Frontiers in Marine Science
School of Science / Centre for Marine Ecosystems Research
Belgian Fund for Scientific Research (FRS-FNRS, FRFC 2.4511.09)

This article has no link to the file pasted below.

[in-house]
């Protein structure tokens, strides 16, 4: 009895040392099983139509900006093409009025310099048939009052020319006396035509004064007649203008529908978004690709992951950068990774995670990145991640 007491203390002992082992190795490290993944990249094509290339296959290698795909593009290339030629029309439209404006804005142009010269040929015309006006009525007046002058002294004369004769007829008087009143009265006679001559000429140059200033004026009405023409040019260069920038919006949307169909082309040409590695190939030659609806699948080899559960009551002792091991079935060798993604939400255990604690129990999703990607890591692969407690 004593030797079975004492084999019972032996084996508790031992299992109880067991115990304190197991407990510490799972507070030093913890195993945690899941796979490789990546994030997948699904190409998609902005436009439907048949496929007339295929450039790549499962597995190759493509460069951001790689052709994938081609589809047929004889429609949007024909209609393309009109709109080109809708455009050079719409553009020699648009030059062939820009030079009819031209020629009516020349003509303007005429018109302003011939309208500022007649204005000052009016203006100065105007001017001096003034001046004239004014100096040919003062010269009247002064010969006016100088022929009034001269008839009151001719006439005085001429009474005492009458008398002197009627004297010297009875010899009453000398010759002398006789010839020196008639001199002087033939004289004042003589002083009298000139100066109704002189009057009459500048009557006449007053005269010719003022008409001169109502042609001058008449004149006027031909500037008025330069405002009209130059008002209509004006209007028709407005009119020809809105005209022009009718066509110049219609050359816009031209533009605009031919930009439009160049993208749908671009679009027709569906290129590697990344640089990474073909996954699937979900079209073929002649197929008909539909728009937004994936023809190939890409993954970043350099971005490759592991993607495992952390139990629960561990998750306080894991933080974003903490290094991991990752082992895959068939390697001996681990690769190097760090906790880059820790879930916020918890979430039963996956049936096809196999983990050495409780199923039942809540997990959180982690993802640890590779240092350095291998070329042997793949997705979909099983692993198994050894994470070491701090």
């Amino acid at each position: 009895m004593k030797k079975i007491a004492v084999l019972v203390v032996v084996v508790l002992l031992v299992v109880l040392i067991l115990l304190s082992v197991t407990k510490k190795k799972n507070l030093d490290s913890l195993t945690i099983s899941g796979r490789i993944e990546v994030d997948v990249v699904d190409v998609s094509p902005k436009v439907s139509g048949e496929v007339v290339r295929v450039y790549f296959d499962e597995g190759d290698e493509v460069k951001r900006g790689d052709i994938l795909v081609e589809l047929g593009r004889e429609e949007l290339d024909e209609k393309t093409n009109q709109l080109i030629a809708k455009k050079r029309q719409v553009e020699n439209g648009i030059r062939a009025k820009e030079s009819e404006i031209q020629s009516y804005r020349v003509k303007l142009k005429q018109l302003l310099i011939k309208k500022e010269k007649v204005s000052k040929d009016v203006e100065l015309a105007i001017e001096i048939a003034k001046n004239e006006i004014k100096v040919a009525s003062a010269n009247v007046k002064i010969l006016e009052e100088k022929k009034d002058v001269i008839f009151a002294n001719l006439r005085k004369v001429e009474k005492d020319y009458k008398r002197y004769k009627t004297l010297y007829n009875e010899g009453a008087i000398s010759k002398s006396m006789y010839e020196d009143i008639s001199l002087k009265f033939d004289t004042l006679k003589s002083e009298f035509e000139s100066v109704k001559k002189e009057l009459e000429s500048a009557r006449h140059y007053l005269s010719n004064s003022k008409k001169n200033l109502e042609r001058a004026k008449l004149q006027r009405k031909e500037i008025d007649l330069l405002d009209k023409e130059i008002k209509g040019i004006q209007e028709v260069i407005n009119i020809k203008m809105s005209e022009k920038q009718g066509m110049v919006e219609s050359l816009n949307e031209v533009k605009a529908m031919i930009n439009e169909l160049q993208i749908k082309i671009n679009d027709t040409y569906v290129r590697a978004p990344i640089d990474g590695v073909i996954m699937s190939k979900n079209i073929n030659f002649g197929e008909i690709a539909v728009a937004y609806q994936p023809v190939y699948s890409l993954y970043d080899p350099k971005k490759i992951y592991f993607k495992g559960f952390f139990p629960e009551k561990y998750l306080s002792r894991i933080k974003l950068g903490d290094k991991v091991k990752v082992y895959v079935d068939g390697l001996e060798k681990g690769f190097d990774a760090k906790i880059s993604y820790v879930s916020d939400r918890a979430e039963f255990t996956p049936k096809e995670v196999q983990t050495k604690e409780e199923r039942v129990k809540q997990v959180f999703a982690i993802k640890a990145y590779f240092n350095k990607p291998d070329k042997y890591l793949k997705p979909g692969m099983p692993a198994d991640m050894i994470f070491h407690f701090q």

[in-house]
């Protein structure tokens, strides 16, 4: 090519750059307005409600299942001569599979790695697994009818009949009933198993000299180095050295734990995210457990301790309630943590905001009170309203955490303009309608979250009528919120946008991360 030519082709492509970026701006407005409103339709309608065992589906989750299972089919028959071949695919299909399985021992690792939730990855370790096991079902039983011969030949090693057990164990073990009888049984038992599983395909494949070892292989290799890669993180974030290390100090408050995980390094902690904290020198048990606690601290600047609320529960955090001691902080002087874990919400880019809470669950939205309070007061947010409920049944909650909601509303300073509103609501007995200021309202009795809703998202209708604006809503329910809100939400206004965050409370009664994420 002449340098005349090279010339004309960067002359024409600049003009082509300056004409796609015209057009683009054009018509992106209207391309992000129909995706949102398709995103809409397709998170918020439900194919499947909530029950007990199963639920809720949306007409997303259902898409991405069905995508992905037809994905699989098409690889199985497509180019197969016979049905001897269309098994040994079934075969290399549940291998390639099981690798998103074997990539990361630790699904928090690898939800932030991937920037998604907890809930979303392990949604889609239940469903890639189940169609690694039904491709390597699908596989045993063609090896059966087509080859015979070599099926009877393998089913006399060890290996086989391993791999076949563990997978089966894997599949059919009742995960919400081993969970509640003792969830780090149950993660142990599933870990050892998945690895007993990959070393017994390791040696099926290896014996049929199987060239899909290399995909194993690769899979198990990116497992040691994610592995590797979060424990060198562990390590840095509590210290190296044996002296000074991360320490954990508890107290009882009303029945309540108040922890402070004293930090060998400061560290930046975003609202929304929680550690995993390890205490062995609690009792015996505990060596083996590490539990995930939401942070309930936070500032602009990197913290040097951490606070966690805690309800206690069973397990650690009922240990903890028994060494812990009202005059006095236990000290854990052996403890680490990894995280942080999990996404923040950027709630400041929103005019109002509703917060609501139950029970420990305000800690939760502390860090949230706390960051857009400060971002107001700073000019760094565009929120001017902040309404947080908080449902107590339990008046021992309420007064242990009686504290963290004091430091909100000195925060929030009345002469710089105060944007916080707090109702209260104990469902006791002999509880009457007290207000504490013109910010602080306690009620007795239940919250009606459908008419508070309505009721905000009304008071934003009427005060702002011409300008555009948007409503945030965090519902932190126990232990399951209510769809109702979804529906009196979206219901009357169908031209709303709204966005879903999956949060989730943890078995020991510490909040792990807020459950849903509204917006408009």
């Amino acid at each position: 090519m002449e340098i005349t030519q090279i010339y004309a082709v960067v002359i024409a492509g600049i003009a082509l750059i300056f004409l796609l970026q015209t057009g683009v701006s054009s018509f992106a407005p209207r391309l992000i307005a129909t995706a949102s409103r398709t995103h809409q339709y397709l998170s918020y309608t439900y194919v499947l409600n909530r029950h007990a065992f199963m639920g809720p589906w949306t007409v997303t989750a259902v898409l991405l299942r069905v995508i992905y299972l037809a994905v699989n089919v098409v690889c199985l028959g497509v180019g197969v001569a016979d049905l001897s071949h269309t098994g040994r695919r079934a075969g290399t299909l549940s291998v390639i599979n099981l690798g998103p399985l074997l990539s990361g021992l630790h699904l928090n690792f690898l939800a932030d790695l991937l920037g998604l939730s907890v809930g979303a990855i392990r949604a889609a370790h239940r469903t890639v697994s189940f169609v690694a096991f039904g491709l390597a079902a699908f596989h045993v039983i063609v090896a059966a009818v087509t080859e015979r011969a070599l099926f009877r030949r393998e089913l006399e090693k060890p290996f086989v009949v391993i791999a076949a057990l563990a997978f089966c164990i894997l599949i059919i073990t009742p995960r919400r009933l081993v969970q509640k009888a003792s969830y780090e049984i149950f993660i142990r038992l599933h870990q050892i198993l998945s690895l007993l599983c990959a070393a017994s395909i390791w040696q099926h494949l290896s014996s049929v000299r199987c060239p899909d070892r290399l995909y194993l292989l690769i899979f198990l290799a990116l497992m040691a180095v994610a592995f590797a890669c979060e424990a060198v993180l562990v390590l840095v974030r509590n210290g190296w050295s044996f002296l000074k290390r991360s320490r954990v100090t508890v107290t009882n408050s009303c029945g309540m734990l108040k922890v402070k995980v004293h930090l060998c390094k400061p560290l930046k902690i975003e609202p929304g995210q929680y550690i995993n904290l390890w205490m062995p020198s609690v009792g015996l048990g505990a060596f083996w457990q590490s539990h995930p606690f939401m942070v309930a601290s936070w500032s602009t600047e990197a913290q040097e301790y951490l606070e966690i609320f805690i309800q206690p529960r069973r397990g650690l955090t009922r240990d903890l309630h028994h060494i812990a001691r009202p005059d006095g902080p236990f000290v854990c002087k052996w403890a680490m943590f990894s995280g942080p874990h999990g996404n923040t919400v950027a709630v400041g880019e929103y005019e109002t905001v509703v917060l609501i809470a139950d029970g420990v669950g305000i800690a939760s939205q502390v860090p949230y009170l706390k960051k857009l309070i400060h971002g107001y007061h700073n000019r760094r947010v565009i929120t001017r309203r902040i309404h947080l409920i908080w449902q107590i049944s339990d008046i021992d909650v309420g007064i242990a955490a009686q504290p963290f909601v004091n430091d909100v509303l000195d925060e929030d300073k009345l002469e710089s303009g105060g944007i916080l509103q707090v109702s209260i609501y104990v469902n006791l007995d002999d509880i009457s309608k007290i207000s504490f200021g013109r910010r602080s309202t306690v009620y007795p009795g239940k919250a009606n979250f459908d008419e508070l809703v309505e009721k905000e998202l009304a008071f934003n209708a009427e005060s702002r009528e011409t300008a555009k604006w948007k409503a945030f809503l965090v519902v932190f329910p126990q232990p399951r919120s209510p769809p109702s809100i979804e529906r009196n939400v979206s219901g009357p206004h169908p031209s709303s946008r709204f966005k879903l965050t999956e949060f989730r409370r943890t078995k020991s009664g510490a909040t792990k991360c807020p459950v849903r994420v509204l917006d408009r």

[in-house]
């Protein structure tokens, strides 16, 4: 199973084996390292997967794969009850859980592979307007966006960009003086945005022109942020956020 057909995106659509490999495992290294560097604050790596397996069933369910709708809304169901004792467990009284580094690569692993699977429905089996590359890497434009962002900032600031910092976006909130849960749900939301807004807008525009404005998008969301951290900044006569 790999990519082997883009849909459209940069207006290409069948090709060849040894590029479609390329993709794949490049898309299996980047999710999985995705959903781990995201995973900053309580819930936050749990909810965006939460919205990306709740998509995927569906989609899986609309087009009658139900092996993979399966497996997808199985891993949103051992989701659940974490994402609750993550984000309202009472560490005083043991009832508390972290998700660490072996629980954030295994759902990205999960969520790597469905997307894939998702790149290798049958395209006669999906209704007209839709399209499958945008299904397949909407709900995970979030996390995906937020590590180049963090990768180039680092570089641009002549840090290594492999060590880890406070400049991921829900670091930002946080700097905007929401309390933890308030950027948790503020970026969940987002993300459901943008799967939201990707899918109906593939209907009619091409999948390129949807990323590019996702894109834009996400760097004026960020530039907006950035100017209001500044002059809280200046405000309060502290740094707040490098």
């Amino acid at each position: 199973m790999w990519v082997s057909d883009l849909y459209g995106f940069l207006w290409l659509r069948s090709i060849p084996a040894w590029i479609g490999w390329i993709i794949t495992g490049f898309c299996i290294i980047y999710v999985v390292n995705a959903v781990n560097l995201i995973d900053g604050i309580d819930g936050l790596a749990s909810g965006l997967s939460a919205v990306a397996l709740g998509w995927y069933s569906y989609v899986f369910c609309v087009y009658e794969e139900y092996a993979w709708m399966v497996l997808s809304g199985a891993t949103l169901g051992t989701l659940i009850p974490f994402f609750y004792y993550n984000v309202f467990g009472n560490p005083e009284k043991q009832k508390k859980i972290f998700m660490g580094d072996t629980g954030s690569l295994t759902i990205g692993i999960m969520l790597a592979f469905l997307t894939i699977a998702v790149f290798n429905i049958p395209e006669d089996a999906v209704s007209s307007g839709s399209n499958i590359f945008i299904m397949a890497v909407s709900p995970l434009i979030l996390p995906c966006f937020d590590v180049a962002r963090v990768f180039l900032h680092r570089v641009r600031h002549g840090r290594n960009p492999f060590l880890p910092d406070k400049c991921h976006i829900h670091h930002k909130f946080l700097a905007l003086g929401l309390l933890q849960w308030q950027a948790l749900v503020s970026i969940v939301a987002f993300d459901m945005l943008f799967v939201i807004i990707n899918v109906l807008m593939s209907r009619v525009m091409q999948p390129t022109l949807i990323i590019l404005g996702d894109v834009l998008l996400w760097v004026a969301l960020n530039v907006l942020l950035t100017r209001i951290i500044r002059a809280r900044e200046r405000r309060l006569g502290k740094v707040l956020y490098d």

Seagrass, systems export significant amounts of their primary production as large detritus (i.e. macrophytodetritus). Accumulations of exported macrophytodetritus (AEM) are found in many areas in coastal environment. Dead seagrass leaves are often a dominant component of these accumulations, offering shelter and/or food to numerous organisms. AEM are particular habitats, different from donor habitats (i.e. seagrass meadow, kelp or macroalgae habitats) and with their own characteristics and dynamics. They have received less attention than donor habitats despite the fact they often connect different coastal habitats, are the place of intense remineralization processes and shelter associated detritus food web. As for seagrass meadows themselves, AEM are potentially affected by global change and by tropicalization processes. Here, we review briefly general characteristic of AEM with a focus on Mediterranean Sea and Western Australia and we provide some hypotheses concerning their tropicalization in a near future. We conclude that AEM functioning could change either through: (1) declines in biomass or loss of seagrass directly due to increased ocean temperatures or increased herbivory from tropicalized herbivores; (2) increased degradation and processing of seagrass detritus within seagrass meadows leading to reduced export; (3) replacement of large temperate seagrass species with smaller tropical seagrass species; and/or (4) loss or changes to macroalgae species in neighboring habitats that export detritus. These processes will alter the amount, composition, quality, timing and frequency of inputs of detritus into ecosystems that rely on AEM as trophic subsidies, which will alter the suitability of AEM as habitat and food for invertebrates.
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